With no known cure for coronavirus, some doctors in Iowa are prescribing the drug hydroxychloroquine for certain patients.

President Donald Trump told reporters on Monday he’s been taking the drug as a preventative measure after multiple members of the White House staff tested positive for the virus.  “I’m taking it, hydroxychloroquine, right now,” President Trump says. “A couple of weeks ago, I started taking it because I think it’s good, I’ve heard a lot of good stories. And if it’s not good, I’ll tell you right. I’m not going to get hurt by it.”

The Food and Drug Administration has not approved hydroxychloroquine to treat or prevent coronavirus, but it has issued an Emergency Use Authorization for it, which allows medical providers to use a product in an emergency, like a pandemic. In an interview with KCRG-TV, Dr. Dustin Arnold, the chief medical officer at UnityPoint–St. Luke’s in Cedar Rapids, says he doesn’t recommend people take the drug as a preventative measure.

“That hasn’t been shown to be a benefit,” Arnold says. “But it’s not of harm either, if you’re under a doctor doing it, and the White House physician believes the benefit outweighs the risk, that’s very reasonable.” The FDA warned in April that hydroxychloroquine can cause heart problems and its use for COVID-19 should be limited to clinical trial settings or for treating certain hospitalized patients.

St. Luke’s in Cedar Rapids has been doing that for some of its moderate to severely ill patients, according to Arnold. “We should save it for the people where the risk is less than — the benefit outweighs the risk. They’re really sick, so let’s try it. It’s hard to stand there and do nothing,” Arnold says. At this point, he says it’s hard to tell what effect hydroxychloroquine has had on coronavirus patients.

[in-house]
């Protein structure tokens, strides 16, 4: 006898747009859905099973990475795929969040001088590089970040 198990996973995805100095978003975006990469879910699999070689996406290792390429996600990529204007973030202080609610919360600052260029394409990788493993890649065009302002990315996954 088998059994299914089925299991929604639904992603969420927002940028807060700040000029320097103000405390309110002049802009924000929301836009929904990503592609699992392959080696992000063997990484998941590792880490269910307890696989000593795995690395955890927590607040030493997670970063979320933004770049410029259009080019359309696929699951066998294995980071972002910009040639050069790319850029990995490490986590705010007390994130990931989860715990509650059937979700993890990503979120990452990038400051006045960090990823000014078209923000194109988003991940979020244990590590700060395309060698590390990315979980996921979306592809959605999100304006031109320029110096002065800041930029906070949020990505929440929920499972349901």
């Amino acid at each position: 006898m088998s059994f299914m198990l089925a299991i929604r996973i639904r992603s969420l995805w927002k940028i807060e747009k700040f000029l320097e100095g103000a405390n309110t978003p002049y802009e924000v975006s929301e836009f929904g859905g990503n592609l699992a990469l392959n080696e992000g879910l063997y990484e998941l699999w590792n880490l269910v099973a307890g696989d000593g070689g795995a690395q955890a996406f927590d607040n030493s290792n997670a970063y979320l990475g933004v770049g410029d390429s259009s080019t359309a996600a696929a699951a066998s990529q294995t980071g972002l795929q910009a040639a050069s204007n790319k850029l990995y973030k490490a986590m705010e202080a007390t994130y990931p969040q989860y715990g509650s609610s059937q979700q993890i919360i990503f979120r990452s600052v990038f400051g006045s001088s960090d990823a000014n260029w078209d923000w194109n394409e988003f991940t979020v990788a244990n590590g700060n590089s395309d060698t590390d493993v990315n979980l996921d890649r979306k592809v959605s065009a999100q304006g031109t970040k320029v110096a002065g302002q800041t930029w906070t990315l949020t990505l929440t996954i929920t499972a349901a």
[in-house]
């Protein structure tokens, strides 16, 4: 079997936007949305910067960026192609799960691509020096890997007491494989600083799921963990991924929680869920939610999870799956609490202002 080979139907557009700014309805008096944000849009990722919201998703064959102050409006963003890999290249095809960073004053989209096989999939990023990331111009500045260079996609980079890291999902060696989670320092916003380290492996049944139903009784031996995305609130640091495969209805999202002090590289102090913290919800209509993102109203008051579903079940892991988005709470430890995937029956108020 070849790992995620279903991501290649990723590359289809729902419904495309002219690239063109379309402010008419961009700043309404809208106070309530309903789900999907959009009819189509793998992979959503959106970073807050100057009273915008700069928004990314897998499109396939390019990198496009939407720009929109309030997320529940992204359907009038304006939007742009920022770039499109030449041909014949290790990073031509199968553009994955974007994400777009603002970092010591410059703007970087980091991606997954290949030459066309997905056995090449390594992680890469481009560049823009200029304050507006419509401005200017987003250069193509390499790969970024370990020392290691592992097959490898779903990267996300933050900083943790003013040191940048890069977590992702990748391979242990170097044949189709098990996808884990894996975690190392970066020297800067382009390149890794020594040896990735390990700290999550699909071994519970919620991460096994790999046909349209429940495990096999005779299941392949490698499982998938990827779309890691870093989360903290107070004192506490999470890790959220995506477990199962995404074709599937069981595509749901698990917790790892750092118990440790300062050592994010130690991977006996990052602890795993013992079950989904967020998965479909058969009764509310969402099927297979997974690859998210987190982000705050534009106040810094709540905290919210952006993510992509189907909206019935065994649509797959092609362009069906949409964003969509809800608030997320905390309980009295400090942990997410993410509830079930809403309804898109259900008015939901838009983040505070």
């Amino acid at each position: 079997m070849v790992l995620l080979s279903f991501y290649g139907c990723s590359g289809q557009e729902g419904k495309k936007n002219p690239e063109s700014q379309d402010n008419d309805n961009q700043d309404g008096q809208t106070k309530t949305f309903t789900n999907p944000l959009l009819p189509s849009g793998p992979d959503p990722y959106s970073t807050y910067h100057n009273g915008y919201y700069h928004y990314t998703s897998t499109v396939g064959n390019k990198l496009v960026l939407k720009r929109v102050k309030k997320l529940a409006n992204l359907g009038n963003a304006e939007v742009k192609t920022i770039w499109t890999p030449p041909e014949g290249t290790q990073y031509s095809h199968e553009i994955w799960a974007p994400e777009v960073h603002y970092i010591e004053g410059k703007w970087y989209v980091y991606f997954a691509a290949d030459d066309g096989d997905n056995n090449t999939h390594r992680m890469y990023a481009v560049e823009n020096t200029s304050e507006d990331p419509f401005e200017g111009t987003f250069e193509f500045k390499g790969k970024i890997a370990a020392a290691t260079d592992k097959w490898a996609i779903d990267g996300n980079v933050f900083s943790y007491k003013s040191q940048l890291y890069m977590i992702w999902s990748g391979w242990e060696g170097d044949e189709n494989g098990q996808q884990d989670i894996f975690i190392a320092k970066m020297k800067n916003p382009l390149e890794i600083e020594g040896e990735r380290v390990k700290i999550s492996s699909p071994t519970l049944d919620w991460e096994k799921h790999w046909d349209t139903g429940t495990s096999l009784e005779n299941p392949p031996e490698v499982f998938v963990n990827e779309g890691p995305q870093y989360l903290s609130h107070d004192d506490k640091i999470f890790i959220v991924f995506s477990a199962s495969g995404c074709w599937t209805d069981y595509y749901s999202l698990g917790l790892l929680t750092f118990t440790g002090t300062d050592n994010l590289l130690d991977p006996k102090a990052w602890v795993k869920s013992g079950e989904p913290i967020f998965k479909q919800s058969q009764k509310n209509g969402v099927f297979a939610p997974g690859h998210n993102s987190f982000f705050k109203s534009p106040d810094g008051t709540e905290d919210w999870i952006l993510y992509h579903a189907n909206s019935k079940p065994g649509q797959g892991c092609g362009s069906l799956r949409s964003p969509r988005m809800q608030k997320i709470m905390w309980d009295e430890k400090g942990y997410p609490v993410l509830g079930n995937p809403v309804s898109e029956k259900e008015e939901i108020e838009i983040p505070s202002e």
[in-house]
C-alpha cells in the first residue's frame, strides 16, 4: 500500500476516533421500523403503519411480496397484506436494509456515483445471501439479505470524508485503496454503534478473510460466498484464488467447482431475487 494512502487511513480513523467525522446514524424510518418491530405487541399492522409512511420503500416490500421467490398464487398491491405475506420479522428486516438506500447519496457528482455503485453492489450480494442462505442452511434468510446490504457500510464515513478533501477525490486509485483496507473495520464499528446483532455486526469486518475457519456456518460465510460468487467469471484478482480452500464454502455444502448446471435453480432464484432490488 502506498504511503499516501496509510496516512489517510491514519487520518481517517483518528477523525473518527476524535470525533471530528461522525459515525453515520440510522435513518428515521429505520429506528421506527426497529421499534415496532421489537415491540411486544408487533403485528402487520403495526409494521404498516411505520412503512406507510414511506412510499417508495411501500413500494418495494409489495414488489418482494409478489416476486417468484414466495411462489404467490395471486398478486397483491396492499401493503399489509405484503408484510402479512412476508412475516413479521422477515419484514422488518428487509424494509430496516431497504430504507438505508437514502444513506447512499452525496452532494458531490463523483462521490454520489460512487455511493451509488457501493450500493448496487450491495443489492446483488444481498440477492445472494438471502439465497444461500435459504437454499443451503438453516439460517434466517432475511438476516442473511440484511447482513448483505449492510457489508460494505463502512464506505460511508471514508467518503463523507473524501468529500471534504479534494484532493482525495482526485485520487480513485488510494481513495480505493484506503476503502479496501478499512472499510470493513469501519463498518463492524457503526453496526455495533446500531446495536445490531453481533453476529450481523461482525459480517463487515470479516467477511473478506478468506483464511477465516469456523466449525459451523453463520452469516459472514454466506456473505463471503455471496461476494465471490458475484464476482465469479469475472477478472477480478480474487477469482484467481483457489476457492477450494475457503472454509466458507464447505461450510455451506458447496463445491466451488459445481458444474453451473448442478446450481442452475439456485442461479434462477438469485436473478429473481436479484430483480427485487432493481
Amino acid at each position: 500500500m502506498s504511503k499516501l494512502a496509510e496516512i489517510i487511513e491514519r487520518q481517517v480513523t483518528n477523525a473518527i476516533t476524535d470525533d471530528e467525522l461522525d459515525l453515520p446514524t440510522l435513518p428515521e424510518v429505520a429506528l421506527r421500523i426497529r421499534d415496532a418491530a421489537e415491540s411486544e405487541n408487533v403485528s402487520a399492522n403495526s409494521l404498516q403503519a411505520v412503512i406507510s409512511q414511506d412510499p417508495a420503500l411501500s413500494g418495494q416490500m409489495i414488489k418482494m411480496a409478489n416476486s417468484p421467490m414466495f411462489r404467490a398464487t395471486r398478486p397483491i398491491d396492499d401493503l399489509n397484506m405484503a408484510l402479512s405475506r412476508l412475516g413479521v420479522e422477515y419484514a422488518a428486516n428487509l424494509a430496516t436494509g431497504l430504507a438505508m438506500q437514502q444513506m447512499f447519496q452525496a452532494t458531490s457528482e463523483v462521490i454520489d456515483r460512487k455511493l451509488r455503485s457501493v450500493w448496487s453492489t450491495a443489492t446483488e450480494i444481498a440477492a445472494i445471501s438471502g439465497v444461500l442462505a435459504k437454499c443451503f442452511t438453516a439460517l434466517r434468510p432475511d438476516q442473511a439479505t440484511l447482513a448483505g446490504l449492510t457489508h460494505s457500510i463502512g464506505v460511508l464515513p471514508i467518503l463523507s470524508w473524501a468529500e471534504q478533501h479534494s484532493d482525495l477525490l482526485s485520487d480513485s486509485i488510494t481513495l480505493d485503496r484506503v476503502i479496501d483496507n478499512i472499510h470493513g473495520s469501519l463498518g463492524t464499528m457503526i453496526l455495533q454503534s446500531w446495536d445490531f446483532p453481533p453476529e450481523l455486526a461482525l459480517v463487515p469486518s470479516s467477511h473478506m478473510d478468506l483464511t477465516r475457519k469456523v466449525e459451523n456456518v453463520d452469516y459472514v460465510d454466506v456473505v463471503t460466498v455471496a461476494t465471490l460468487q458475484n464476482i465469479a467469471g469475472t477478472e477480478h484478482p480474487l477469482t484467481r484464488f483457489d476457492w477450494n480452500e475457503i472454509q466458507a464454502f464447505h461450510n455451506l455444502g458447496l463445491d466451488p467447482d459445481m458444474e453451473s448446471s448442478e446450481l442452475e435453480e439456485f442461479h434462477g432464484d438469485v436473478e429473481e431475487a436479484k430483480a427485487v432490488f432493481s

“Our experience — it’s a small population — was that it may have been some benefit, but that’s not compared against a controlled trial or a placebo to really make that statistically significant,” Arnold says. Hydroxychloroquine, which is only available with a prescription, is also more commonly used to treat people with lupus and rheumatoid arthritis.

In late March, the FDA said there was a shortage of the drug, with some manufacturers reporting they have a limited supply because of increased demand. Arnold says St. Luke’s prepared for that before starting the treatment for coronavirus patients.
“We looked at all the patients that get regular prescriptions, and we set aside that amount and protected it for them, and then what we had leftover, we used on the in-patient side, and we’ve had plenty,” Arnold says. “It hasn’t been a problem.”